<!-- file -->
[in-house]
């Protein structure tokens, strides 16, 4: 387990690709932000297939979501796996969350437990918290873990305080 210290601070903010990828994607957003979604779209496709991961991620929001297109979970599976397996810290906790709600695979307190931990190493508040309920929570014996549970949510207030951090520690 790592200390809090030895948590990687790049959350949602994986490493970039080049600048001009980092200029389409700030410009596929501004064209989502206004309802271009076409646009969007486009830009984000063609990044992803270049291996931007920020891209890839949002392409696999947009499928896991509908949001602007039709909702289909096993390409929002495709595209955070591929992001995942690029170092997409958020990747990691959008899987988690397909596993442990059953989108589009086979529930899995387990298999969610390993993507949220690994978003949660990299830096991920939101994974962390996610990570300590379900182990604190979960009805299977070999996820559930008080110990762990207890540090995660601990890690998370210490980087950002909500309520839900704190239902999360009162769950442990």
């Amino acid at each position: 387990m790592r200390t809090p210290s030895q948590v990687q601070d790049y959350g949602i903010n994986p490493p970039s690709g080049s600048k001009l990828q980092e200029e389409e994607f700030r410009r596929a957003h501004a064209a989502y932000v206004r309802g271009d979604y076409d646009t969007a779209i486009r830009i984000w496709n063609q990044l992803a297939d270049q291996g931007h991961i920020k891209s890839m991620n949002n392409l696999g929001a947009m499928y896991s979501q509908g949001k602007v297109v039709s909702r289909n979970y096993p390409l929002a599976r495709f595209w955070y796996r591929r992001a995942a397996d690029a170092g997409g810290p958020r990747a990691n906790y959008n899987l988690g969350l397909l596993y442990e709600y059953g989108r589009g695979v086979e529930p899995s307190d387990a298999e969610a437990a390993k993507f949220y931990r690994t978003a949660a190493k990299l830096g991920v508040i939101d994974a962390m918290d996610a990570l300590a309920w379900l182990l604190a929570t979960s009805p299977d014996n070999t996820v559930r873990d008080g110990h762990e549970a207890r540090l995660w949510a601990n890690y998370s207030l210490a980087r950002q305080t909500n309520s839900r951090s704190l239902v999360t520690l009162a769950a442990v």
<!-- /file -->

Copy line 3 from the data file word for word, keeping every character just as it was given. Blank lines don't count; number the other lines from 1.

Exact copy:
């Amino acid at each position: 387990m790592r200390t809090p210290s030895q948590v990687q601070d790049y959350g949602i903010n994986p490493p970039s690709g080049s600048k001009l990828q980092e200029e389409e994607f700030r410009r596929a957003h501004a064209a989502y932000v206004r309802g271009d979604y076409d646009t969007a779209i486009r830009i984000w496709n063609q990044l992803a297939d270049q291996g931007h991961i920020k891209s890839m991620n949002n392409l696999g929001a947009m499928y896991s979501q509908g949001k602007v297109v039709s909702r289909n979970y096993p390409l929002a599976r495709f595209w955070y796996r591929r992001a995942a397996d690029a170092g997409g810290p958020r990747a990691n906790y959008n899987l988690g969350l397909l596993y442990e709600y059953g989108r589009g695979v086979e529930p899995s307190d387990a298999e969610a437990a390993k993507f949220y931990r690994t978003a949660a190493k990299l830096g991920v508040i939101d994974a962390m918290d996610a990570l300590a309920w379900l182990l604190a929570t979960s009805p299977d014996n070999t996820v559930r873990d008080g110990h762990e549970a207890r540090l995660w949510a601990n890690y998370s207030l210490a980087r950002q305080t909500n309520s839900r951090s704190l239902v999360t520690l009162a769950a442990v």